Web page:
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Reopened stores putting returned items in quarantine before re-shelving due to coronavirus

Some Manitoba stores are quarantining items that are returned to protect customers.
Some Manitoba stores are quarantining items that are returned to protect customers. Getty Images

Items being returned to local stores may now sit for days in quarantine before being placed back on the shelves — if stores are taking returns at all.

An employee at a Winnipeg Sport Chek store said that since the business reopened on May 4, any items returned have been placed in a storage room or behind the counter for three days before heading back to store shelves.

“Even if a customer brings something up and changes their mind, we have to quarantine,” she said.

“It’s pretty messy back here,” she added, gesturing to a pile of returns behind the counter.

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A spokesperson for clothing chain H&M said the company is taking a similar approach.

“All returns will be quarantined for 24 hours,” the spokesperson said.

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“After the 24 hours, the items will then be placed back on the sales floor. For example, all items returned on Monday will not be placed on the sales floor until Wednesday morning.”

Over at Walmart Canada, “it’s not business as usual,” spokesperson Felicia Fefer said.

The retail giant has made numerous changes to its return policy since restrictions were put in place around the country, she said.

Grocery store sales plateau; still well above average
Grocery store sales plateau; still well above average

They include an expanded return time for items bought before March 14, a refusal to accept bulk returns of more than three of the same item and the policy that some items are now considered final sale, including clothing, shoes, wearables, mattresses, sleeping bags, bedding and towels.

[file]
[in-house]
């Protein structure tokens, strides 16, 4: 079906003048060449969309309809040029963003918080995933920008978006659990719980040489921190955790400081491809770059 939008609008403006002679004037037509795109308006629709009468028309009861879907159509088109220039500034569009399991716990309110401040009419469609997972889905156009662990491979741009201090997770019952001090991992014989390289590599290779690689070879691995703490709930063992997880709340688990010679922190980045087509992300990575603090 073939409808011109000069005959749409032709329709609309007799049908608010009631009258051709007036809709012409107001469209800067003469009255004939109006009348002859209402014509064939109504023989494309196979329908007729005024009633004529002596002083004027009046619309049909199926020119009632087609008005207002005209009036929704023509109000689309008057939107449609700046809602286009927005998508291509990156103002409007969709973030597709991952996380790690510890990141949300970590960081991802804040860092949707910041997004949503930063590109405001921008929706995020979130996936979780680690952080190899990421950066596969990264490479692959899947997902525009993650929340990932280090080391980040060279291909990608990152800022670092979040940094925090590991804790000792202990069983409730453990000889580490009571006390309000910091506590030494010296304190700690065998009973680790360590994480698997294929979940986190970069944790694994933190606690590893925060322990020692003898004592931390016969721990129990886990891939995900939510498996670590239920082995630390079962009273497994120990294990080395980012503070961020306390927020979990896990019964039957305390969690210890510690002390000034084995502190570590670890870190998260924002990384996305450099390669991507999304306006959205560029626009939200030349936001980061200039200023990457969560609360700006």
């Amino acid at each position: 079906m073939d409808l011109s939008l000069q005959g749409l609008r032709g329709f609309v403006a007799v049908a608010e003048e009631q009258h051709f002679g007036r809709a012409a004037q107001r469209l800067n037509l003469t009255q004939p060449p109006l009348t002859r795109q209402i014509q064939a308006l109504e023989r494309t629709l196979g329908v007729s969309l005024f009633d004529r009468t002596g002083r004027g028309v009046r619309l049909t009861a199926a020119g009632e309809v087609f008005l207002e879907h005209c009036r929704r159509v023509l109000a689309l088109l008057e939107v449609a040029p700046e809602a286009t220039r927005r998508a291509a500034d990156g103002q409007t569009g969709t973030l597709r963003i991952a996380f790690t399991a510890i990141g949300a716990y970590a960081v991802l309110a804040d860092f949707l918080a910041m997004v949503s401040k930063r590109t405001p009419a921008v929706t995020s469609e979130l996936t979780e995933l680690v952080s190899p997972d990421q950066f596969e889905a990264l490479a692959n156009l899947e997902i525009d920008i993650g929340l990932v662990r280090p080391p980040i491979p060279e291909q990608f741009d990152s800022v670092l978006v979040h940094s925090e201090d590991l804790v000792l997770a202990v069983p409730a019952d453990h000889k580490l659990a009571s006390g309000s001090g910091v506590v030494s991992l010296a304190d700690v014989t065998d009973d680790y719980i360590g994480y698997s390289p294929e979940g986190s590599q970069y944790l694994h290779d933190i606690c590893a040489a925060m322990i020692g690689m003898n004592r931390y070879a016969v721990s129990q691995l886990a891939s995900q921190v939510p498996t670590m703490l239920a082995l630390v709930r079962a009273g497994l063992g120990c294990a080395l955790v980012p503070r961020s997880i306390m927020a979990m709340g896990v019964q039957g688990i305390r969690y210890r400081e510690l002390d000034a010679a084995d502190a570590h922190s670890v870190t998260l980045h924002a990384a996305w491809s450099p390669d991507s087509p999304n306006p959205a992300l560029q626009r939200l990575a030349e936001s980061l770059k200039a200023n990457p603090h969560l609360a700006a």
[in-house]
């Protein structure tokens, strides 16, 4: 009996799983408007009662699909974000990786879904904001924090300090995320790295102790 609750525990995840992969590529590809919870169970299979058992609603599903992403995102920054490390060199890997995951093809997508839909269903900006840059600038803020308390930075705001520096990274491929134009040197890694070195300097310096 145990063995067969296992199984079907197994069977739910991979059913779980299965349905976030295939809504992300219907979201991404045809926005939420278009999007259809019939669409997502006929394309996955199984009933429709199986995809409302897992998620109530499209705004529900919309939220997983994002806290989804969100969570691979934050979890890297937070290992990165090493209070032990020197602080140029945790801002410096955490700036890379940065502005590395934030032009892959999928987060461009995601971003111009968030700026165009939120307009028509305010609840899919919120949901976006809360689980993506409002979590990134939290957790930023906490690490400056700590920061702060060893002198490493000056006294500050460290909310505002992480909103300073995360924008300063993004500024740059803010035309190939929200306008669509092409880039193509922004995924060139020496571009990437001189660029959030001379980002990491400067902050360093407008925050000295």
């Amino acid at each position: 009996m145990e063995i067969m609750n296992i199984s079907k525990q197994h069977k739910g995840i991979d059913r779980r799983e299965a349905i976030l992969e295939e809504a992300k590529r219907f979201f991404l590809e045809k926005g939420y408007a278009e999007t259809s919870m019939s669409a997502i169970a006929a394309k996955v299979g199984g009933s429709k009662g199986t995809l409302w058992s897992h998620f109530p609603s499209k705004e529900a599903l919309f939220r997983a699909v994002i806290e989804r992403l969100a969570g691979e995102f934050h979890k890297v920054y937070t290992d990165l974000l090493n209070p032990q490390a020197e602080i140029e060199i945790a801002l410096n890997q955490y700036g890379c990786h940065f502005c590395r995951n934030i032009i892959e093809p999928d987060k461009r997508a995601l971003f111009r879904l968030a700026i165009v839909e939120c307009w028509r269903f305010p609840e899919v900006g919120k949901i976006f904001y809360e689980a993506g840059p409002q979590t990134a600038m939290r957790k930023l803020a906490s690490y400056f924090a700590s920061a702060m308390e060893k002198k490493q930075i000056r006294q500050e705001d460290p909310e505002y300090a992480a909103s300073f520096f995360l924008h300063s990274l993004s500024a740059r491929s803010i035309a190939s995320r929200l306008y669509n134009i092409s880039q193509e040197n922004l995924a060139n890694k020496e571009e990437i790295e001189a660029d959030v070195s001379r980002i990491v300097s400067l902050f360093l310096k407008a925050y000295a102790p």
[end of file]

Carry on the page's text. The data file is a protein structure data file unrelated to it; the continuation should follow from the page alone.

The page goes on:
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“We will also not accept returns on any opened products or any item without a receipt if purchased after March 20,” she said.

Fefer said the changes help protect customers and staff alike.

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But some stores have taken the bigger step of not accepting returns at all.

A Loblaws spokesperson said the company has stopped allowing returns for the time being.

“In an effort to keep both customers and colleagues safe and to reduce the risk of transmission, we have temporarily suspended returns and exchanges,” they said.

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Loblaws owns several grocery and pharmaceutical chains across the country, including Atlantic Superstore, Real Canadian Superstore, No Frills, Extra Foods and Shoppers Drug Mart, among others.

At Sobeys, which also owns Safeway stores, the story is much the same, although rules may relax soon.

“We temporarily stopped accepting returns early on in the crisis however, we are committed to working with our customers to make it right and ensure they are satisfied,” said spokesperson Natasha Compton.

“We are now in the process of reviewing a safe return process that we can mange in our stores given the current environment.”

Different province, different rules

John Graham, prairie director with the Retail Council of Canada, said every province that has started loosening restrictions has different guidelines for retail stores when it comes to returning merchandise during the COVID-19 pandemic.

In Alberta, for example, stores must wipe down hard-sided merchandise before placing it back on the shelves.

“In Saskatchewan, all returns must be quarantined for 72 hours, which is the most conservative (return period) we’ve seen,” he said.

In Manitoba, there are no official guidelines for returning merchandise, but many stores are taking their cues from national head offices and developing best practices “based on what we know about the virus at this time,” said Graham.

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Smaller stores are also doing their best, as most stores have a small back room to store merchandise until it can be placed back on the floor, he added.

Customers who walk into a retail store and go to purchase something should ask about the store’s return and quarantine policy and understand that some stores may not be taking returns, said Graham.

“On the other hand, stores are trying to rebuild their businesses and don’t want to create unnecessary restrictions,” he added.

“So it’s best to ask.”